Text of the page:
imageBurning Out

Let’s look at the math here. It will make it obvious that creating a sustainable pace is in everybody’s best interests. Say you’re serving at the local soup kitchen for eight hours a week, and after six months you burn out. Six months contain twenty-six weeks. So in your sprint you’ve contributed two hundred and eight hours before you collapse in a heap. And it’s likely that after burning out, you won’t be returning.

Let’s say, on the other hand, that after some prayerful consideration, you decide you can sustain a pace of two hours a week indefinitely. Let’s say you keep that up for four years before you decide to take a break. After some time off, you’ll likely return because you’ve not reduced yourself to an oil spot on the rug. Four years contain two hundred and eight weeks. If you average two hours per week over a four-year period, you will have contributed around four hundred hours, given some time off for vacation and the occasional flu bug. That’s about twice what you would have done at the burnout rate of serving, not to mention that after a break you’ll probably be back for another multi-year stint. What’s more, serving has become a part of the way you live your life. It has transitioned from being a short-term event to being a lifestyle. It has become one of the things that define who you are.

It’s likely that this is not new information for you… I bet you’ve heard it before. We all understand the idea of burnout. It’s not quantum mechanics. The vexing thing is that it’s usually hard to recognize in your own life. Or maybe we do recognize it but are reluctant to admit it. In either case, by the time we figure it out or admit that it’s happening, it’s too late. The damage is done.

I want to give you a list–the seven signs of burnout. I don’t usually go in for acronyms. They tend to be a bit cheesy. But despite the cheese factor, perhaps this will sound the alarm next time burnout starts to creep into your life. Watch for these signs:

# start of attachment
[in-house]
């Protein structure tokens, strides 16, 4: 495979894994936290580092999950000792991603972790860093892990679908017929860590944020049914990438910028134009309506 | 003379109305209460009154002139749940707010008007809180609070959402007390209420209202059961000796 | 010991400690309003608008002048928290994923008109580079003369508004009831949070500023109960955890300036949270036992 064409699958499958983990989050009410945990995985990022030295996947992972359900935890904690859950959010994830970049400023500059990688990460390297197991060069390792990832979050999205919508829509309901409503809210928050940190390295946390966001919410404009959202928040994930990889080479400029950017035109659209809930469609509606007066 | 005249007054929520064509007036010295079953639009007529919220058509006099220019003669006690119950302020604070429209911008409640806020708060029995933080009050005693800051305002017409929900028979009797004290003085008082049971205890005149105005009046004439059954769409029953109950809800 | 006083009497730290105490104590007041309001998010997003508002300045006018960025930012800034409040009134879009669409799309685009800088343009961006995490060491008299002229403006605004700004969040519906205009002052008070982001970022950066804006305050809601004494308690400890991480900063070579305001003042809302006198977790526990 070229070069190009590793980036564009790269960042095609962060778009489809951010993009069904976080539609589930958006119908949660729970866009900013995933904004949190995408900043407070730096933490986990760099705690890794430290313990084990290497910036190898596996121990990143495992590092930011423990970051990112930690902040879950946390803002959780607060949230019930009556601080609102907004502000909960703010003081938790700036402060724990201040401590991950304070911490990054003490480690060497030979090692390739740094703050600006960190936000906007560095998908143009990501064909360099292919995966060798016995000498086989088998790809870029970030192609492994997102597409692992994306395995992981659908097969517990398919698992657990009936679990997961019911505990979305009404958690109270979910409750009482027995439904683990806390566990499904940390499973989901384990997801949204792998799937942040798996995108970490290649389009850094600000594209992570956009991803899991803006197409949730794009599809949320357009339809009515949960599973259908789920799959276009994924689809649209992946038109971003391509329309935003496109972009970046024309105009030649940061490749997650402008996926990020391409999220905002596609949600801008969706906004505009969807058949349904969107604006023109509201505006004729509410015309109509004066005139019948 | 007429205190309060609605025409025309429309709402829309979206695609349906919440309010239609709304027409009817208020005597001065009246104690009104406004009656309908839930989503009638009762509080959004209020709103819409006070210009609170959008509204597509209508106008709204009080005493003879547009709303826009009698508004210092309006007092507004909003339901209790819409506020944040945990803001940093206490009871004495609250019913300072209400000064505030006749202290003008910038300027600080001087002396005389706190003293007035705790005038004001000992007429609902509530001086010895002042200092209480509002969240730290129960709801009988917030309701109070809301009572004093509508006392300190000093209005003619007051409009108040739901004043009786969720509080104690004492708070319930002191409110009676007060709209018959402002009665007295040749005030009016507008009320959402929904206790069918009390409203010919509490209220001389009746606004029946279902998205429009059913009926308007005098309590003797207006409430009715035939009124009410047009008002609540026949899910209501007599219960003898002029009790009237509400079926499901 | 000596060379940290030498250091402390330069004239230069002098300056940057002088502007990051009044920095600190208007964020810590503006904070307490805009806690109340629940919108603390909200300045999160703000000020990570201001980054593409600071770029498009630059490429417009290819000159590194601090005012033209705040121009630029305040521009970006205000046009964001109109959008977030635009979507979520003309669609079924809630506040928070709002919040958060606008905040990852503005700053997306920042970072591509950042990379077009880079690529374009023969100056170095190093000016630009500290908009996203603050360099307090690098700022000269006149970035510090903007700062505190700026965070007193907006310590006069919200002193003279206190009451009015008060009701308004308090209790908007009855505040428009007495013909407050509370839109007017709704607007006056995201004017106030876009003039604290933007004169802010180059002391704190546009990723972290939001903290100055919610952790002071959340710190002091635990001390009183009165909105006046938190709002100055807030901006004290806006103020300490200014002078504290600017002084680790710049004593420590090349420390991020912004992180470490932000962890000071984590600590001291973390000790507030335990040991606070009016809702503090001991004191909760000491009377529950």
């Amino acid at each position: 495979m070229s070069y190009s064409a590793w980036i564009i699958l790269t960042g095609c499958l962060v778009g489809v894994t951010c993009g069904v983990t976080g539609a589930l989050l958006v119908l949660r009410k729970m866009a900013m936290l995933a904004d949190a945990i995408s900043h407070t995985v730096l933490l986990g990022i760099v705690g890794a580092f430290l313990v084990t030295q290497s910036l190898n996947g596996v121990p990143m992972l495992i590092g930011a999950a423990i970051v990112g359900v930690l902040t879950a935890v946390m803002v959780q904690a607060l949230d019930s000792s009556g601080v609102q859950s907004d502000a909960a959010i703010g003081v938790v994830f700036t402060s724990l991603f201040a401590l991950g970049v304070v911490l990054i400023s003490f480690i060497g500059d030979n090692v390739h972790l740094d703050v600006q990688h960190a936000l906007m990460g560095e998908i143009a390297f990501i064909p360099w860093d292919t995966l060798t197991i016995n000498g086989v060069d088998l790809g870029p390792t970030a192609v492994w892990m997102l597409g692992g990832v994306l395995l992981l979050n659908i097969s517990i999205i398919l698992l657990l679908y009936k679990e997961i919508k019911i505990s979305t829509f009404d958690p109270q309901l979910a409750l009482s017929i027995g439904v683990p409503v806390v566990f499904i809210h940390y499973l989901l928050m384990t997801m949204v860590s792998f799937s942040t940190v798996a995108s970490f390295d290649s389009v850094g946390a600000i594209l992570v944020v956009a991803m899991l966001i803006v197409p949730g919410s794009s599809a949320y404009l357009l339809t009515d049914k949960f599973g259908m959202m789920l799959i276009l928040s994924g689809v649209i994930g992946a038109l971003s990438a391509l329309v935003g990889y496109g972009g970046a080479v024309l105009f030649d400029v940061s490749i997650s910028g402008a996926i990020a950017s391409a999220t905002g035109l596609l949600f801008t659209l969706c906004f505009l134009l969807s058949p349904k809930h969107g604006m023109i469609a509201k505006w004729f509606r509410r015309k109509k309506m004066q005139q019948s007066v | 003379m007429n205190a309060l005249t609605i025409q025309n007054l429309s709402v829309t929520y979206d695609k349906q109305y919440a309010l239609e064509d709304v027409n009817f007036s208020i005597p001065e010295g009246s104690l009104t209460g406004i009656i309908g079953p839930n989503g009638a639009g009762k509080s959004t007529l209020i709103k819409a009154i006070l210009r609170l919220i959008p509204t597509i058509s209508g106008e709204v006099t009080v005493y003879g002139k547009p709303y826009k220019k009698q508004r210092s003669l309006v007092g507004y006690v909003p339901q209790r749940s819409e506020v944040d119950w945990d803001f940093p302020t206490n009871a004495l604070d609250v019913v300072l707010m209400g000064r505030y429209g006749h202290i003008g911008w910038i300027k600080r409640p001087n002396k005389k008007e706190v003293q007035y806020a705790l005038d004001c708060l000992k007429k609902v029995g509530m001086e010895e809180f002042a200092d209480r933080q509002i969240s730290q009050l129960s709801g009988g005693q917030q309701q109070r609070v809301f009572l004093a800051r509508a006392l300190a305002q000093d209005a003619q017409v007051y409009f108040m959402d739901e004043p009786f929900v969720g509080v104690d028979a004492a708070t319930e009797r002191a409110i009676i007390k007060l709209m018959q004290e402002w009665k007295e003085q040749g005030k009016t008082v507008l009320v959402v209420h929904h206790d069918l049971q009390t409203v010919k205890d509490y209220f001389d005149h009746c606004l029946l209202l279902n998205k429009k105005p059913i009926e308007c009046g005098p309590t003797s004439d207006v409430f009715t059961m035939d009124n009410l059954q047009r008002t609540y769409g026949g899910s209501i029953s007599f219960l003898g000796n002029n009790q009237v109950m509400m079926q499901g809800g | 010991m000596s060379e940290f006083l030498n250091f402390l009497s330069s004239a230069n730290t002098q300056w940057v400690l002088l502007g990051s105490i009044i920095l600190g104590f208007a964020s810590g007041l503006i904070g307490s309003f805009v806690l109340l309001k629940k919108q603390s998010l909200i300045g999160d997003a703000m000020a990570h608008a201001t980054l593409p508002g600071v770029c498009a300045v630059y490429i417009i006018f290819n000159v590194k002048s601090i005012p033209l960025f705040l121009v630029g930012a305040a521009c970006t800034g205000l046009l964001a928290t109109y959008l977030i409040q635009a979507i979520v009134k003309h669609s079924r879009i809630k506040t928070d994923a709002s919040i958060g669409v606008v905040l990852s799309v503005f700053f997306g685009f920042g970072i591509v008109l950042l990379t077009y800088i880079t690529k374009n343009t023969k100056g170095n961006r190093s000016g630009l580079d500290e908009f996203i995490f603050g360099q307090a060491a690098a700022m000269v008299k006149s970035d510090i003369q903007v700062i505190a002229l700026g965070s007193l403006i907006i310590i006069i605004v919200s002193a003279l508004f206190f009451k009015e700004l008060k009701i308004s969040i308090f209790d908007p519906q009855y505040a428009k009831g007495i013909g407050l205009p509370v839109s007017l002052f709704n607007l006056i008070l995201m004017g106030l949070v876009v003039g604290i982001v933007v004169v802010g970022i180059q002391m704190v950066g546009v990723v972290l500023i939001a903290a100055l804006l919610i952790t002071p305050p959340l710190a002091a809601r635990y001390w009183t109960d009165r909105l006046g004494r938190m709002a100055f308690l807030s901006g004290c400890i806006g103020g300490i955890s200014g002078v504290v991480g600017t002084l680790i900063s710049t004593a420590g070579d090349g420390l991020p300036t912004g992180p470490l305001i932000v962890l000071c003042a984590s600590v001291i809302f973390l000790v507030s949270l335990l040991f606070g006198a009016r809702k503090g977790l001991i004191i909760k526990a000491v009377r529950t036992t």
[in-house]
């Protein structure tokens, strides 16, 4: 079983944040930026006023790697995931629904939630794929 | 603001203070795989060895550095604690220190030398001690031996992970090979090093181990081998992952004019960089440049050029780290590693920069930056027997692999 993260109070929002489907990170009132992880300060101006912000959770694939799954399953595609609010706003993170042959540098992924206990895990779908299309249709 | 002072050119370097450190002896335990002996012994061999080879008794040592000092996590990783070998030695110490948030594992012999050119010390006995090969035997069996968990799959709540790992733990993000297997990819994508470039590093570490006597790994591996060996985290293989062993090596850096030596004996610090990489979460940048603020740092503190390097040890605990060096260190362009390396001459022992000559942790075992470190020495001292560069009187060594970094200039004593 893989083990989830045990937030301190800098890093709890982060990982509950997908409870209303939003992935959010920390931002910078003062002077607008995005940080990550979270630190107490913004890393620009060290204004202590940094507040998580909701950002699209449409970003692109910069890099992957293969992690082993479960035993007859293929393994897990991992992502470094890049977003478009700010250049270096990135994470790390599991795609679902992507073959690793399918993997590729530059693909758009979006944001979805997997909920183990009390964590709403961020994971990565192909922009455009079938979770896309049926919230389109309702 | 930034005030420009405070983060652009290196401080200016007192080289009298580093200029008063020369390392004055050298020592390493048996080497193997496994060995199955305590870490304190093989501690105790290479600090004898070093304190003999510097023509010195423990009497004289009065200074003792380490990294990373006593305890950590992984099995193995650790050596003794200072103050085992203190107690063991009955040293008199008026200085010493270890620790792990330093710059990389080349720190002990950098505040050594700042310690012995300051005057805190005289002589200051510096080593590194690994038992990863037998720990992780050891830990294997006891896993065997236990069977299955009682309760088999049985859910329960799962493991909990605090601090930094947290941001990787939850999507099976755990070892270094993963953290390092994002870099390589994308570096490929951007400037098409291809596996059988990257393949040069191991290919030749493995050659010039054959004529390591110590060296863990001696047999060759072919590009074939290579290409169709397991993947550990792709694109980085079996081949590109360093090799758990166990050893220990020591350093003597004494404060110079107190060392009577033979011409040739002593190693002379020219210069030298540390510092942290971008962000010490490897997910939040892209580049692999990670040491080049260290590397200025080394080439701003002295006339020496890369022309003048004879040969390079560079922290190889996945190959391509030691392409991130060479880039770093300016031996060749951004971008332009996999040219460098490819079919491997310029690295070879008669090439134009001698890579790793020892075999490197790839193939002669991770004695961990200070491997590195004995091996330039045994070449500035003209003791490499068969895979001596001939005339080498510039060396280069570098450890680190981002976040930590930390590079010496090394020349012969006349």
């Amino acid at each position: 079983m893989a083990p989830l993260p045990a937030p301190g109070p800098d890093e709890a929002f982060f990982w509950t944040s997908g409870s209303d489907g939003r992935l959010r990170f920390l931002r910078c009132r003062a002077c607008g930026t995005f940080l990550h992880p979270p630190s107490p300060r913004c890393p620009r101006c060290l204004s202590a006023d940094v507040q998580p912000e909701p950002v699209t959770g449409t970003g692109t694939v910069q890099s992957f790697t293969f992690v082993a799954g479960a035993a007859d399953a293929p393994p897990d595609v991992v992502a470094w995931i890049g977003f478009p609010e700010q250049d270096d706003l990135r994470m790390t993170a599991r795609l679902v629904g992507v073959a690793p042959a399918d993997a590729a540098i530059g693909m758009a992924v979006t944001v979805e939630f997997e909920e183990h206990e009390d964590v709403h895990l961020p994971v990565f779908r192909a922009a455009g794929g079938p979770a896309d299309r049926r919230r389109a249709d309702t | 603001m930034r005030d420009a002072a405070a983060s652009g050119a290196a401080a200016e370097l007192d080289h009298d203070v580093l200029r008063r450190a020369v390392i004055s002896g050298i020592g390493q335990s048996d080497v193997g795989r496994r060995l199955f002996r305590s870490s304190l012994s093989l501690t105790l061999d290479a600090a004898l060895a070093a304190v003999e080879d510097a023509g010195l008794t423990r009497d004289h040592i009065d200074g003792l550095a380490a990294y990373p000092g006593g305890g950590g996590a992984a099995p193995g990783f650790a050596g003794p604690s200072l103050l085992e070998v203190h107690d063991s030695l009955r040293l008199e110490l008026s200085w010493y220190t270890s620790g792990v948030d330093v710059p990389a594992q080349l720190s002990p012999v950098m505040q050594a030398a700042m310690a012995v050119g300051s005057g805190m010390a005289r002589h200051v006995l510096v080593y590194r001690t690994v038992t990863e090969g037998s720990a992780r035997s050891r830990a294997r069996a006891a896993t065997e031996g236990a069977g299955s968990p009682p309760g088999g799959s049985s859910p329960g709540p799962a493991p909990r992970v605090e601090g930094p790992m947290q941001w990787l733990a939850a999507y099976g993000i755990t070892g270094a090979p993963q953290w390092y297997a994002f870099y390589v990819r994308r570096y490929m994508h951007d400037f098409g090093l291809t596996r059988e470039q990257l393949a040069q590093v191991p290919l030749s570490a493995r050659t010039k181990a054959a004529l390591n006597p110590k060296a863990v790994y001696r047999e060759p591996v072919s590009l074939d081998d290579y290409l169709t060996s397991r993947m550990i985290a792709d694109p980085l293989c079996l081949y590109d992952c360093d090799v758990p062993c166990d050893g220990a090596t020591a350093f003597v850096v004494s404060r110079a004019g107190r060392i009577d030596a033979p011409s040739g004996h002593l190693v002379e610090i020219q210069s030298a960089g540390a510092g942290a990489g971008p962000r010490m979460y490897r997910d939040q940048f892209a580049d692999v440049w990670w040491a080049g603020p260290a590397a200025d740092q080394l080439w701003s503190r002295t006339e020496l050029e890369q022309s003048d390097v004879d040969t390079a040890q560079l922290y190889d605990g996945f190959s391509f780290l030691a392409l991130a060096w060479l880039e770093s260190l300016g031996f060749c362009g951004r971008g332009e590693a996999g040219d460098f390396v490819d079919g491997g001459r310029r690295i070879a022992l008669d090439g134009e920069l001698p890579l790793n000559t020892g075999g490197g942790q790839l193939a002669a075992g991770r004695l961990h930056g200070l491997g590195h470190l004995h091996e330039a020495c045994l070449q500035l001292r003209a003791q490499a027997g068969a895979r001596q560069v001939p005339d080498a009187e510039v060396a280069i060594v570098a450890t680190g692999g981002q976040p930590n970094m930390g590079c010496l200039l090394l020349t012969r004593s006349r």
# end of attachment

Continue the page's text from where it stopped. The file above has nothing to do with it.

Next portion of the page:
Bad attitude. This is self-explanatory.
Unfulfilled. Serving ceases to be satisfying.
Reactionary rather than proactive. You sit around waiting to be told what to do.
Non-communicative. You stop returning people’s emails.
Overly stressed. It’s the feeling that you’re carrying the world on your shoulders.
Unmotivated. It’s not that you don’t have any energy–you just don’t care.
Tired. Fatigue becomes your new normal.

Everybody has the occasional bad day. So when a few of these pop up every once in a while, it’s not time to panic. You’ll probably be fine tomorrow. But if several of these signs start to become chronic, then it’s time to do something. The place to start is admitting that you’re burned out. The longer you wait, the worse it will get. At some point, if you refuse to do anything, your body will begin to protest. Your resistance to things like colds or flu will start to diminish. You might have trouble sleeping. But there’s no need for those things to happen. The good news is that once you admit you have a problem, there are some practical steps you can do to remedy the situation and prevent it from happening again.


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